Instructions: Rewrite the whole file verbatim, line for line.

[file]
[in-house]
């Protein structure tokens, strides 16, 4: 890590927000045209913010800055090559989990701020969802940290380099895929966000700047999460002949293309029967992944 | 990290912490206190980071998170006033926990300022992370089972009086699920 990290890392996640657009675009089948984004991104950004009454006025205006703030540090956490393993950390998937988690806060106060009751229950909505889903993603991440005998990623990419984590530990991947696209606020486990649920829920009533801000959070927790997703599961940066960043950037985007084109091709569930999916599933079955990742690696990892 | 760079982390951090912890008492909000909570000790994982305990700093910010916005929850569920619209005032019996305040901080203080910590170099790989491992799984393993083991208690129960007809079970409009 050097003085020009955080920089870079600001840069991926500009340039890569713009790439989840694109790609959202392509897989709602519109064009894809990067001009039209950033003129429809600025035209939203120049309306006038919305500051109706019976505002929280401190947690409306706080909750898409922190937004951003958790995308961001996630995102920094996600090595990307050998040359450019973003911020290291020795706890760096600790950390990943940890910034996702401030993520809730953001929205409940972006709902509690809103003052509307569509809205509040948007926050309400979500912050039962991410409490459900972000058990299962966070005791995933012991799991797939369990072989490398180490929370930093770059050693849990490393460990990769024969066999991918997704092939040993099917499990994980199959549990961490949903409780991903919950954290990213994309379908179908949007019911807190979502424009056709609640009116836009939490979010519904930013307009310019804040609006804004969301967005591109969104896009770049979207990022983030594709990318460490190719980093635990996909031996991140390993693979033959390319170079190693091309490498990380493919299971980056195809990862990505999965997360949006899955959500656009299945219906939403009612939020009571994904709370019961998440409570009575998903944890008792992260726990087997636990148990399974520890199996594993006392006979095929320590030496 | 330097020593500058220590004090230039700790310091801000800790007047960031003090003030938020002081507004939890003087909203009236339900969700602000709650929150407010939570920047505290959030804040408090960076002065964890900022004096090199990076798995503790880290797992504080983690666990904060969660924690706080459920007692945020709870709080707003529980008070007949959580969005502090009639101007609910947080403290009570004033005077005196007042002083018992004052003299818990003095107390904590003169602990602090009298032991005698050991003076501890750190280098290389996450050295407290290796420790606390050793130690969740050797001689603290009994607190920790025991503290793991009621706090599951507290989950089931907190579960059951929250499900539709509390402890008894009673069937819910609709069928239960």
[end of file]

[in-house]
């Protein structure tokens, strides 16, 4: 890590927000045209913010800055090559989990701020969802940290380099895929966000700047999460002949293309029967992944 | 990290912490206190980071998170006033926990300022992370089972009086699920 990290890392996640657009675009089948984004991104950004009454006025205006703030540090956490393993950390998937988690806060106060009751229950909505889903993603991440005998990623990419984590530990991947696209606020486990649920829920009533801000959070927790997703599961940066960043950037985007084109091709569930999916599933079955990742690696990892 | 760079982390951090912890008492909000909570000790994982305990700093910010916005929850569920619209005032019996305040901080203080910590170099790989491992799984393993083991208690129960007809079970409009 050097003085020009955080920089870079600001840069991926500009340039890569713009790439989840694109790609959202392509897989709602519109064009894809990067001009039209950033003129429809600025035209939203120049309306006038919305500051109706019976505002929280401190947690409306706080909750898409922190937004951003958790995308961001996630995102920094996600090595990307050998040359450019973003911020290291020795706890760096600790950390990943940890910034996702401030993520809730953001929205409940972006709902509690809103003052509307569509809205509040948007926050309400979500912050039962991410409490459900972000058990299962966070005791995933012991799991797939369990072989490398180490929370930093770059050693849990490393460990990769024969066999991918997704092939040993099917499990994980199959549990961490949903409780991903919950954290990213994309379908179908949007019911807190979502424009056709609640009116836009939490979010519904930013307009310019804040609006804004969301967005591109969104896009770049979207990022983030594709990318460490190719980093635990996909031996991140390993693979033959390319170079190693091309490498990380493919299971980056195809990862990505999965997360949006899955959500656009299945219906939403009612939020009571994904709370019961998440409570009575998903944890008792992260726990087997636990148990399974520890199996594993006392006979095929320590030496 | 330097020593500058220590004090230039700790310091801000800790007047960031003090003030938020002081507004939890003087909203009236339900969700602000709650929150407010939570920047505290959030804040408090960076002065964890900022004096090199990076798995503790880290797992504080983690666990904060969660924690706080459920007692945020709870709080707003529980008070007949959580969005502090009639101007609910947080403290009570004033005077005196007042002083018992004052003299818990003095107390904590003169602990602090009298032991005698050991003076501890750190280098290389996450050295407290290796420790606390050793130690969740050797001689603290009994607190920790025991503290793991009621706090599951507290989950089931907190579960059951929250499900539709509390402890008894009673069937819910609709069928239960």